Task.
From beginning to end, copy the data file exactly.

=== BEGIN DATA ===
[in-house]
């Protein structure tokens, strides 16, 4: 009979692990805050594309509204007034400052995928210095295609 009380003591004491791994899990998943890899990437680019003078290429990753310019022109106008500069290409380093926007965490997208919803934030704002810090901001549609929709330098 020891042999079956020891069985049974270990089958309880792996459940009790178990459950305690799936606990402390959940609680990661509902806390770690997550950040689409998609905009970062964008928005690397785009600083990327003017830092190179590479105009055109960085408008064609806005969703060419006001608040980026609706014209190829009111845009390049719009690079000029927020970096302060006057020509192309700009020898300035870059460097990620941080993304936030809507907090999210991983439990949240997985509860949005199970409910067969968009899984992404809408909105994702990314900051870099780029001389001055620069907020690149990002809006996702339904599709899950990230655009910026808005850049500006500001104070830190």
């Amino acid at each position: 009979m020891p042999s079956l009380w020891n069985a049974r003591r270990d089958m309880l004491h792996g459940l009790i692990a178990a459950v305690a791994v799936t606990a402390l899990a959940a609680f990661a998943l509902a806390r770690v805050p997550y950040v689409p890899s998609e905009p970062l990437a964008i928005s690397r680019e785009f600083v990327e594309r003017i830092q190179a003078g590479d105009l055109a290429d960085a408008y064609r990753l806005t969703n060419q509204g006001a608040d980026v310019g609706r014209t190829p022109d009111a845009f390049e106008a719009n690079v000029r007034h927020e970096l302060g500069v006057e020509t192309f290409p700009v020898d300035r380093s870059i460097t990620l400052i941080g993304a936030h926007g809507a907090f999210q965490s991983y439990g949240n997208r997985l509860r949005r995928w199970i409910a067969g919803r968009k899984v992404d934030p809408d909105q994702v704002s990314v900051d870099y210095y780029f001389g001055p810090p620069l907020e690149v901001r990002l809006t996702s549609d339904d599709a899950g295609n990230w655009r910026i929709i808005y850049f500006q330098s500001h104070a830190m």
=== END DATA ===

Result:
[in-house]
């Protein structure tokens, strides 16, 4: 009979692990805050594309509204007034400052995928210095295609 009380003591004491791994899990998943890899990437680019003078290429990753310019022109106008500069290409380093926007965490997208919803934030704002810090901001549609929709330098 020891042999079956020891069985049974270990089958309880792996459940009790178990459950305690799936606990402390959940609680990661509902806390770690997550950040689409998609905009970062964008928005690397785009600083990327003017830092190179590479105009055109960085408008064609806005969703060419006001608040980026609706014209190829009111845009390049719009690079000029927020970096302060006057020509192309700009020898300035870059460097990620941080993304936030809507907090999210991983439990949240997985509860949005199970409910067969968009899984992404809408909105994702990314900051870099780029001389001055620069907020690149990002809006996702339904599709899950990230655009910026808005850049500006500001104070830190």
């Amino acid at each position: 009979m020891p042999s079956l009380w020891n069985a049974r003591r270990d089958m309880l004491h792996g459940l009790i692990a178990a459950v305690a791994v799936t606990a402390l899990a959940a609680f990661a998943l509902a806390r770690v805050p997550y950040v689409p890899s998609e905009p970062l990437a964008i928005s690397r680019e785009f600083v990327e594309r003017i830092q190179a003078g590479d105009l055109a290429d960085a408008y064609r990753l806005t969703n060419q509204g006001a608040d980026v310019g609706r014209t190829p022109d009111a845009f390049e106008a719009n690079v000029r007034h927020e970096l302060g500069v006057e020509t192309f290409p700009v020898d300035r380093s870059i460097t990620l400052i941080g993304a936030h926007g809507a907090f999210q965490s991983y439990g949240n997208r997985l509860r949005r995928w199970i409910a067969g919803r968009k899984v992404d934030p809408d909105q994702v704002s990314v900051d870099y210095y780029f001389g001055p810090p620069l907020e690149v901001r990002l809006t996702s549609d339904d599709a899950g295609n990230w655009r910026i929709i808005y850049f500006q330098s500001h104070a830190m």